Romancing the 60’s: with lines from Charles Bukowski by Alan Catlin

The weekends that began earlier each week
      and ended later;
the new drugs and the old, turning on,
      dropping out, going more than a
      little crazy;
the war that never seemed to end and our
      friends who went to fight and
      never came back;
their letters in a shoebox with the rolling
      papers and the love beads, black arm
      bands with peace signs, draft notices
      to appear;
risk taking on the highways, everyone behind
      the wheel A Rebel Without a Cause,
      a Wild One with no sense of direction,
      a MASH unit in a snow bank, dead
      of winter, blood rock and frostbite;
shooting pool in some redneck bar on the edge
      of Deliverance not afraid to die;
stoned crazy to acid rock, 8 miles high and falling
      fast, writing it all down and forgetting
      how to read;
The White Album and the Number 9;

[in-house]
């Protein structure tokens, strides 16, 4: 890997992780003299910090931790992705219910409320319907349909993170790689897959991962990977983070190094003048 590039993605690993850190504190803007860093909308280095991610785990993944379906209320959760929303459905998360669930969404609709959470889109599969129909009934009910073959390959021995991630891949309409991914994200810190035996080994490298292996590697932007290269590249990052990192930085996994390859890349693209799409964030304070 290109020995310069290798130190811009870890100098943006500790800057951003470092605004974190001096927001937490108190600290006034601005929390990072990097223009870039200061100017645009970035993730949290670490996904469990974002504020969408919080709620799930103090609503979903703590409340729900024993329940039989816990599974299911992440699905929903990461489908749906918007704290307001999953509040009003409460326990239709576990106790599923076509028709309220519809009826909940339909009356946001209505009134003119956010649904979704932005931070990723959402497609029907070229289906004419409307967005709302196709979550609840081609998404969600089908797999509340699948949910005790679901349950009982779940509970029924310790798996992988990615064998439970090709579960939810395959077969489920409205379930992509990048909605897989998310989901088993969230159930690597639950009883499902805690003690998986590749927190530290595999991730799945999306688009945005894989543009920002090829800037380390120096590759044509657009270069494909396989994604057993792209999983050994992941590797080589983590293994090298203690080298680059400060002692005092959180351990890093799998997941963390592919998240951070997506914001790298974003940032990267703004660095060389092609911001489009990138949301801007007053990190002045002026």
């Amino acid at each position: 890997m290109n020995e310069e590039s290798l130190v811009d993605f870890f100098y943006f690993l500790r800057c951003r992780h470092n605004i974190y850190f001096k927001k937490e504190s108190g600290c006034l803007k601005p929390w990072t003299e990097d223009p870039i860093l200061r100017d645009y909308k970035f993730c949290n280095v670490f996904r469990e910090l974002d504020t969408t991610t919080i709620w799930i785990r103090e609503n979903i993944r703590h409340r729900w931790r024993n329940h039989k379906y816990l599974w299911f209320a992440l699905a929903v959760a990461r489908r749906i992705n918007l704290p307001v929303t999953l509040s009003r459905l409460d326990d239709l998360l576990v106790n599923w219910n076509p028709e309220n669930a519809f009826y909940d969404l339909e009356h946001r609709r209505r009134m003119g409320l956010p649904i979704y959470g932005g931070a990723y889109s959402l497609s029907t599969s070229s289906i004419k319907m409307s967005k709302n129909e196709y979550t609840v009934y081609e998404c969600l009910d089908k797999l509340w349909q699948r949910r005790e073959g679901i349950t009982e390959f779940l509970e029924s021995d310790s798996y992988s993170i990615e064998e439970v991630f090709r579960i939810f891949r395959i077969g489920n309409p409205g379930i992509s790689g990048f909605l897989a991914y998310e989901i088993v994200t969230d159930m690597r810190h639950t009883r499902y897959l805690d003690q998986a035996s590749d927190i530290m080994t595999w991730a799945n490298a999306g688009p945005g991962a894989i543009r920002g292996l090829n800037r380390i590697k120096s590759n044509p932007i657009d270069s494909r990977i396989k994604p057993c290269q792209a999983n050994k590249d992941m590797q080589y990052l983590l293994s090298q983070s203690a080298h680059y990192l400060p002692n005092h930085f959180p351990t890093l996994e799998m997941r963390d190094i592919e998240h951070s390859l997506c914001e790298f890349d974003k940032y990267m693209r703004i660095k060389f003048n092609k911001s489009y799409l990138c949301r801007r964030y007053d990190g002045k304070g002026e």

Our Lady of Gone Tomorrows,  ex-decalced nun
      with a tambourine and a jug of California
      white, collecting quarters to buy a map back
      home, to find the key to the Lost Silver Mines
      of nowhere;
Helter Skelter and the zombie chicks from Hell;
A bad trip, a bummer, run, run the Homecoming
      Queen’s got a gun;
Pistol Pete and the tail gunner geek killing machine
      living next door, out of uniform but not out
      of the jungle and he doesn’t know what to do;
“it was a romantic grand game then, full of the fury
      of discovery” Bukowski would say.

Alan Catlin
Alan Catlin is the poetry editor of His latest books of poetry are American Odyssey from Future Cycle and Last Man Standing from Lummox Press

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